Progress being made in global fight against terrorism, UN official says

19 March 2008
Executive Director of the UN Counter-Terrorism Committee, Mike Smith

Considerable progress has been made worldwide in the fight against terrorism, including the endorsement of important treaties and the sharing of information between law enforcement agencies, a senior United Nations official told the Security Council today.

Although resolution 1373 is as relevant today as it was when it was adopted in the wake of the September 2001 attacks against the United States, “most countries in the world have now criminalized terrorism,” Mike Smith, Executive Director of the UN Counter-Terrorism Committee Executive Directorate (CTED), told the Council in an open debate today.

Since the adoption of the landmark resolution, Mr. Smith said that there have been hundreds of new ratifications of the key counter-terrorism pacts.

“There has been an almost unprecedented level of international exchange of information and cooperation among relevant agencies across borders, with the purpose of disrupting planned terrorist attacks and enabling the arrest and prosecution of those engaged in terrorism,” he observed.

Thus, the focus has shifted now to ensuring that nations have the capacity and expertise to implement the measures of resolution 1373, which calls for countries to enhance their ability to counter terrorist activities nationally, regionally and globally.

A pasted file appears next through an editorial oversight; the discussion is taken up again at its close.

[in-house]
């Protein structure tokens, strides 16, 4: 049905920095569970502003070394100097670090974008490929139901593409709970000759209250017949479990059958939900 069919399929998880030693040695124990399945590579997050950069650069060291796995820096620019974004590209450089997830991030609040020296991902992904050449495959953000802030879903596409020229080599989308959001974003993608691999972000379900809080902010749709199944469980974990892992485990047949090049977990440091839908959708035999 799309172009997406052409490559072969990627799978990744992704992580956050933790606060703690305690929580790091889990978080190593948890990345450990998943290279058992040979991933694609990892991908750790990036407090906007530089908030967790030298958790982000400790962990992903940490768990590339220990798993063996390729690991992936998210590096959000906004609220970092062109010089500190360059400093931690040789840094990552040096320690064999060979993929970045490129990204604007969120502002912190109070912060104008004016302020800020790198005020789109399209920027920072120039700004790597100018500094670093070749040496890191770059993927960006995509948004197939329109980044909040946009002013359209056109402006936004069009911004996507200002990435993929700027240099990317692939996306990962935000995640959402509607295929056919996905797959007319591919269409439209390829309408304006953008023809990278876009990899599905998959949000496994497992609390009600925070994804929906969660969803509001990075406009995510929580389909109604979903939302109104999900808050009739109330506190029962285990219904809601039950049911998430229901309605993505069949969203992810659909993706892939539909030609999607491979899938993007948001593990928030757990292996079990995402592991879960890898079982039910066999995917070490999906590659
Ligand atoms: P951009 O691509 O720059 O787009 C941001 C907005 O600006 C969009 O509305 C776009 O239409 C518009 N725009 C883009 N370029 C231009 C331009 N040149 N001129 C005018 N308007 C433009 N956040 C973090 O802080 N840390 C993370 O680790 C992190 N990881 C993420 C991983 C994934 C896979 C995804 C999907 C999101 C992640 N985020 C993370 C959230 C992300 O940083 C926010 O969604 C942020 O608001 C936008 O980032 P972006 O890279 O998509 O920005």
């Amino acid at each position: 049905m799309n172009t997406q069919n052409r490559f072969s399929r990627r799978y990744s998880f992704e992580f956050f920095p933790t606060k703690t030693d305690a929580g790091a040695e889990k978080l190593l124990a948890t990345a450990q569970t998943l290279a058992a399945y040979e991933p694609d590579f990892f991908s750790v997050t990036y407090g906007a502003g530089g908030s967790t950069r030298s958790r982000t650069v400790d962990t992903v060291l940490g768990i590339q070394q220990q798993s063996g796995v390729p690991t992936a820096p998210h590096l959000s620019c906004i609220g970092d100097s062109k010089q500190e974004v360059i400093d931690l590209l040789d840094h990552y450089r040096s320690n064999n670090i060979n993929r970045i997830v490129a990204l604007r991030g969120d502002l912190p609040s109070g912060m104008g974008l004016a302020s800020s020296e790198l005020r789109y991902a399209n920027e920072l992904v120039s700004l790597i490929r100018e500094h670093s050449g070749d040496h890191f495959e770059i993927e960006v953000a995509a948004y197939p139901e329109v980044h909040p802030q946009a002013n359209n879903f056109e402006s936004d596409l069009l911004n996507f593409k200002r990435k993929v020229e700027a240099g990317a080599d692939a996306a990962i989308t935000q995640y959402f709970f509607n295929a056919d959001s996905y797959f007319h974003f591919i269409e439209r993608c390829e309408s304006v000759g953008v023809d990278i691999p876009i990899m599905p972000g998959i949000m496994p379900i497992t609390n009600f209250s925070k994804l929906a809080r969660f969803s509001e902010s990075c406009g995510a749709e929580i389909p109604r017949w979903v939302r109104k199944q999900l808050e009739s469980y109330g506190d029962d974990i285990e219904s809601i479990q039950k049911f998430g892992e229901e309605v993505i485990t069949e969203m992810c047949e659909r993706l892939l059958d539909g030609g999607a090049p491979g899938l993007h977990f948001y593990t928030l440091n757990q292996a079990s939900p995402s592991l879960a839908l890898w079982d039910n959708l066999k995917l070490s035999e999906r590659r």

Updating the Council on CTED’s work, Mr. Smith said that the body is close to finalizing 192 Preliminary Implementation Assessments – one for every UN member – which boosts dialogue with countries on putting resolution 1373 into effect.

In addition, the Directorate will shortly finish revising a worldwide survey of the resolution’s implementation, which assesses how countries in different regions and sub-regions are proceeding with the counter-terrorism efforts and identifies gaps that need to be addressed.

Last December’s attack in Algiers, Algeria, which claimed the lives of 17 UN staff members, is a “sober reminder that, notwithstanding the positive efforts we have collectively made, terrorism continues to be a serious threat to us all and it continues to evolve and manifest itself in new and dangerous ways,” Mr. Smith noted at the meeting, which heard from over two dozen speakers.

Established as a special political mission in 2004, the CTED assists the Council’s Counter-Terrorism Committee in monitoring 1373’s implementation.

 

♦ Receive daily updates directly in your inbox - Subscribe here to a topic.
♦ Download the UN News app for your iOS or Android devices.